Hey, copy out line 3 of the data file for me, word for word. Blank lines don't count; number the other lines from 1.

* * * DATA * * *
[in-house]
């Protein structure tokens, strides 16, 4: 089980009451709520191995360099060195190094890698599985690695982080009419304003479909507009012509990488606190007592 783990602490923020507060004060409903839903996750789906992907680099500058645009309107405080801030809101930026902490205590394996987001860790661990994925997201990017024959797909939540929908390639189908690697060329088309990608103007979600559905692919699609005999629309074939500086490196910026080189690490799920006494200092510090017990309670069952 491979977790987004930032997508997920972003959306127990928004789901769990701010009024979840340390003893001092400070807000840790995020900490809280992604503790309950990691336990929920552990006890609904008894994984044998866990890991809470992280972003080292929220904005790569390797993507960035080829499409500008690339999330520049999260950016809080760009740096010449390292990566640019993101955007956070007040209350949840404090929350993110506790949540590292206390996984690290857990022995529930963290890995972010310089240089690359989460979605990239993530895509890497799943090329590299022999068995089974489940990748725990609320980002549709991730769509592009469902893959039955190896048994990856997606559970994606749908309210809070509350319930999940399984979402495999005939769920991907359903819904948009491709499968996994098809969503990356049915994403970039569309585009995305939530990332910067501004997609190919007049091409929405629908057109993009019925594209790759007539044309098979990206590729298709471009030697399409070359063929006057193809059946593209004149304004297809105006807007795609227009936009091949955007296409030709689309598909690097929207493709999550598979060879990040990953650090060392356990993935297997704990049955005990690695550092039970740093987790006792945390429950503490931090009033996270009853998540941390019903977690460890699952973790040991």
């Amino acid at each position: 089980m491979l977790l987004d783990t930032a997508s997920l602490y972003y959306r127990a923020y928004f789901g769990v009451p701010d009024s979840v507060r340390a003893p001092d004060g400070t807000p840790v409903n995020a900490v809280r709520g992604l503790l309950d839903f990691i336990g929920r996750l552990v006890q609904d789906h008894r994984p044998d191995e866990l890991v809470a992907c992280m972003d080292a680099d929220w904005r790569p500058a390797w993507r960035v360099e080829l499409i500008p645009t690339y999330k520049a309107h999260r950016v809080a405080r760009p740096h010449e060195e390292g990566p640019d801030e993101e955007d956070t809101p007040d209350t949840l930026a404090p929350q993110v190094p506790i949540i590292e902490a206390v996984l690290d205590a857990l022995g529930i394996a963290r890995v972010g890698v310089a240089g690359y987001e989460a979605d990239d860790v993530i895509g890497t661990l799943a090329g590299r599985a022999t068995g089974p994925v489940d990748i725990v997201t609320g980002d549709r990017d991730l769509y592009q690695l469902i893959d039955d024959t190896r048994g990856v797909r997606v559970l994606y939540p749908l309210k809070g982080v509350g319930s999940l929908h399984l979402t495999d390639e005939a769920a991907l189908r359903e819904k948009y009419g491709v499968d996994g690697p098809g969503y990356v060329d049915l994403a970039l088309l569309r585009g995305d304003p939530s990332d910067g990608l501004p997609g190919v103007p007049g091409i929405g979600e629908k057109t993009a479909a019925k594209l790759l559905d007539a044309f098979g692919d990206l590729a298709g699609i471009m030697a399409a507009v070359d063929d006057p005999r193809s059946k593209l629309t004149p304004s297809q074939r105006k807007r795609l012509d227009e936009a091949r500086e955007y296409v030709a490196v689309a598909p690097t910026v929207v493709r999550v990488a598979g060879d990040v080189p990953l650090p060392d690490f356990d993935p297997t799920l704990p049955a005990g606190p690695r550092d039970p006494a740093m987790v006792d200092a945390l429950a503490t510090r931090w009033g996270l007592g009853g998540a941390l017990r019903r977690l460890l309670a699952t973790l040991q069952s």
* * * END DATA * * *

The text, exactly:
């Amino acid at each position: 089980m491979l977790l987004d783990t930032a997508s997920l602490y972003y959306r127990a923020y928004f789901g769990v009451p701010d009024s979840v507060r340390a003893p001092d004060g400070t807000p840790v409903n995020a900490v809280r709520g992604l503790l309950d839903f990691i336990g929920r996750l552990v006890q609904d789906h008894r994984p044998d191995e866990l890991v809470a992907c992280m972003d080292a680099d929220w904005r790569p500058a390797w993507r960035v360099e080829l499409i500008p645009t690339y999330k520049a309107h999260r950016v809080a405080r760009p740096h010449e060195e390292g990566p640019d801030e993101e955007d956070t809101p007040d209350t949840l930026a404090p929350q993110v190094p506790i949540i590292e902490a206390v996984l690290d205590a857990l022995g529930i394996a963290r890995v972010g890698v310089a240089g690359y987001e989460a979605d990239d860790v993530i895509g890497t661990l799943a090329g590299r599985a022999t068995g089974p994925v489940d990748i725990v997201t609320g980002d549709r990017d991730l769509y592009q690695l469902i893959d039955d024959t190896r048994g990856v797909r997606v559970l994606y939540p749908l309210k809070g982080v509350g319930s999940l929908h399984l979402t495999d390639e005939a769920a991907l189908r359903e819904k948009y009419g491709v499968d996994g690697p098809g969503y990356v060329d049915l994403a970039l088309l569309r585009g995305d304003p939530s990332d910067g990608l501004p997609g190919v103007p007049g091409i929405g979600e629908k057109t993009a479909a019925k594209l790759l559905d007539a044309f098979g692919d990206l590729a298709g699609i471009m030697a399409a507009v070359d063929d006057p005999r193809s059946k593209l629309t004149p304004s297809q074939r105006k807007r795609l012509d227009e936009a091949r500086e955007y296409v030709a490196v689309a598909p690097t910026v929207v493709r999550v990488a598979g060879d990040v080189p990953l650090p060392d690490f356990d993935p297997t799920l704990p049955a005990g606190p690695r550092d039970p006494a740093m987790v006792d200092a945390l429950a503490t510090r931090w009033g996270l007592g009853g998540a941390l017990r019903r977690l460890l309670a699952t973790l040991q069952s």